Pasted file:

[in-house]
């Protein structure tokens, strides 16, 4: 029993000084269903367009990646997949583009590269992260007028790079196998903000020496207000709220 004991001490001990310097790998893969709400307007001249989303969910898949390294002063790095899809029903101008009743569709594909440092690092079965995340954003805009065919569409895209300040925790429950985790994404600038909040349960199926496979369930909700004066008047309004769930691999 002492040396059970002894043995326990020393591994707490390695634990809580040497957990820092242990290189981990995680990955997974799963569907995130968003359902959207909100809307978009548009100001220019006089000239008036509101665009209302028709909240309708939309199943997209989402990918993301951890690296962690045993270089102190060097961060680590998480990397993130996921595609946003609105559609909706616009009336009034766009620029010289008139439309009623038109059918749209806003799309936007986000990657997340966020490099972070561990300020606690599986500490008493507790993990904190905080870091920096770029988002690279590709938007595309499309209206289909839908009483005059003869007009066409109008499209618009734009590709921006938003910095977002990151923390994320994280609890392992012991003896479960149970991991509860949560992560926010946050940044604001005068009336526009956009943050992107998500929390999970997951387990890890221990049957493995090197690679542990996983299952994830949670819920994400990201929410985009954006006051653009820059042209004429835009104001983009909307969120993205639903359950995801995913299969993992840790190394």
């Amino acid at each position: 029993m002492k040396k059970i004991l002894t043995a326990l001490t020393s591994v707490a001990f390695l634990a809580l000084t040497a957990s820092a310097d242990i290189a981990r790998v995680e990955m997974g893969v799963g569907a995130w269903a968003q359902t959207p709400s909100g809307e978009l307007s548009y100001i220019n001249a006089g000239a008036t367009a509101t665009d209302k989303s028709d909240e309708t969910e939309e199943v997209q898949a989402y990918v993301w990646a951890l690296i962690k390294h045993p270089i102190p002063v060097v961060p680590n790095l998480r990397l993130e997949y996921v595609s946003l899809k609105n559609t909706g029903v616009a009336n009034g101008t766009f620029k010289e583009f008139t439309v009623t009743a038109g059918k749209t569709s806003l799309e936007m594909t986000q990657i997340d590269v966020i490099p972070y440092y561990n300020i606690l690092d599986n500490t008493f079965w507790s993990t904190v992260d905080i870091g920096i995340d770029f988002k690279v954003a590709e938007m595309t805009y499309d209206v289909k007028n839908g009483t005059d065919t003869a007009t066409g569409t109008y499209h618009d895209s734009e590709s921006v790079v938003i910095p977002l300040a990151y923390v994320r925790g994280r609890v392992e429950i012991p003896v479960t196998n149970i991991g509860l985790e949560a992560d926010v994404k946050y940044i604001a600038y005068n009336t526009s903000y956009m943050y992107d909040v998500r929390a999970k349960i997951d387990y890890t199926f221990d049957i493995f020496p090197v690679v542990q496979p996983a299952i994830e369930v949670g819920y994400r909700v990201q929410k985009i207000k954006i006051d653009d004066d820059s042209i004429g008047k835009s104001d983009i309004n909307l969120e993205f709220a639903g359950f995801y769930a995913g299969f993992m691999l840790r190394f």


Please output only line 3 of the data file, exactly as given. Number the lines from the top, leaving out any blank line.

């Amino acid at each position: 029993m002492k040396k059970i004991l002894t043995a326990l001490t020393s591994v707490a001990f390695l634990a809580l000084t040497a957990s820092a310097d242990i290189a981990r790998v995680e990955m997974g893969v799963g569907a995130w269903a968003q359902t959207p709400s909100g809307e978009l307007s548009y100001i220019n001249a006089g000239a008036t367009a509101t665009d209302k989303s028709d909240e309708t969910e939309e199943v997209q898949a989402y990918v993301w990646a951890l690296i962690k390294h045993p270089i102190p002063v060097v961060p680590n790095l998480r990397l993130e997949y996921v595609s946003l899809k609105n559609t909706g029903v616009a009336n009034g101008t766009f620029k010289e583009f008139t439309v009623t009743a038109g059918k749209t569709s806003l799309e936007m594909t986000q990657i997340d590269v966020i490099p972070y440092y561990n300020i606690l690092d599986n500490t008493f079965w507790s993990t904190v992260d905080i870091g920096i995340d770029f988002k690279v954003a590709e938007m595309t805009y499309d209206v289909k007028n839908g009483t005059d065919t003869a007009t066409g569409t109008y499209h618009d895209s734009e590709s921006v790079v938003i910095p977002l300040a990151y923390v994320r925790g994280r609890v392992e429950i012991p003896v479960t196998n149970i991991g509860l985790e949560a992560d926010v994404k946050y940044i604001a600038y005068n009336t526009s903000y956009m943050y992107d909040v998500r929390a999970k349960i997951d387990y890890t199926f221990d049957i493995f020496p090197v690679v542990q496979p996983a299952i994830e369930v949670g819920y994400r909700v990201q929410k985009i207000k954006i006051d653009d004066d820059s042209i004429g008047k835009s104001d983009i309004n909307l969120e993205f709220a639903g359950f995801y769930a995913g299969f993992m691999l840790r190394f």